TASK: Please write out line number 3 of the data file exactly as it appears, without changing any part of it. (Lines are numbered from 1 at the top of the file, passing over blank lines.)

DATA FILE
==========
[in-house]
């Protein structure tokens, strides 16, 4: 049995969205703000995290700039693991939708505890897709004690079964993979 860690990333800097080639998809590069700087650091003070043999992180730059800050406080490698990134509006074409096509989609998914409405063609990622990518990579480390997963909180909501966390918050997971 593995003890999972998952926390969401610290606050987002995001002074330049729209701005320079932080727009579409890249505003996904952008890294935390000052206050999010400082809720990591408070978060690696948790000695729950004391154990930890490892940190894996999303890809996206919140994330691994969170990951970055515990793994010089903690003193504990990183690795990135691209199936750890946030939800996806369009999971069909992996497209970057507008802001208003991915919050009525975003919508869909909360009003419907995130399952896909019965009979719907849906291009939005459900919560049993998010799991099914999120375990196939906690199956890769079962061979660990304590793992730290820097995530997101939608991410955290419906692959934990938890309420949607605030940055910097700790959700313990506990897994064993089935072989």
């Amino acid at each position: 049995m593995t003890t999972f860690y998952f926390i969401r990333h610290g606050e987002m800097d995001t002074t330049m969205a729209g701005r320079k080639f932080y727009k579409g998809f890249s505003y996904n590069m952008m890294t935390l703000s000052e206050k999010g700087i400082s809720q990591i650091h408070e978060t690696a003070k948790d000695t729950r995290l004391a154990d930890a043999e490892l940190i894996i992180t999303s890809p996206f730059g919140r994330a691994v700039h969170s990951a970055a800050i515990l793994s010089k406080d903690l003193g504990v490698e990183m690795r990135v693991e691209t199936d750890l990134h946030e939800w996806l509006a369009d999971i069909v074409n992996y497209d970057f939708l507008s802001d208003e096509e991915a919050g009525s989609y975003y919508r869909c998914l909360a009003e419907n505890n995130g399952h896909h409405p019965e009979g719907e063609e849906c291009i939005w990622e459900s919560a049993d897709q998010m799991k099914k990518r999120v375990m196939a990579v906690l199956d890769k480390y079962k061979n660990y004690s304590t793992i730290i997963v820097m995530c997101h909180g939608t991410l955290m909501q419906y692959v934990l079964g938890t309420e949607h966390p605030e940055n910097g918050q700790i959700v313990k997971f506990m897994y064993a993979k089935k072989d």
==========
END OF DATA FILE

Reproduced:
């Amino acid at each position: 049995m593995t003890t999972f860690y998952f926390i969401r990333h610290g606050e987002m800097d995001t002074t330049m969205a729209g701005r320079k080639f932080y727009k579409g998809f890249s505003y996904n590069m952008m890294t935390l703000s000052e206050k999010g700087i400082s809720q990591i650091h408070e978060t690696a003070k948790d000695t729950r995290l004391a154990d930890a043999e490892l940190i894996i992180t999303s890809p996206f730059g919140r994330a691994v700039h969170s990951a970055a800050i515990l793994s010089k406080d903690l003193g504990v490698e990183m690795r990135v693991e691209t199936d750890l990134h946030e939800w996806l509006a369009d999971i069909v074409n992996y497209d970057f939708l507008s802001d208003e096509e991915a919050g009525s989609y975003y919508r869909c998914l909360a009003e419907n505890n995130g399952h896909h409405p019965e009979g719907e063609e849906c291009i939005w990622e459900s919560a049993d897709q998010m799991k099914k990518r999120v375990m196939a990579v906690l199956d890769k480390y079962k061979n660990y004690s304590t793992i730290i997963v820097m995530c997101h909180g939608t991410l955290m909501q419906y692959v934990l079964g938890t309420e949607h966390p605030e940055n910097g918050q700790i959700v313990k997971f506990m897994y064993a993979k089935k072989d």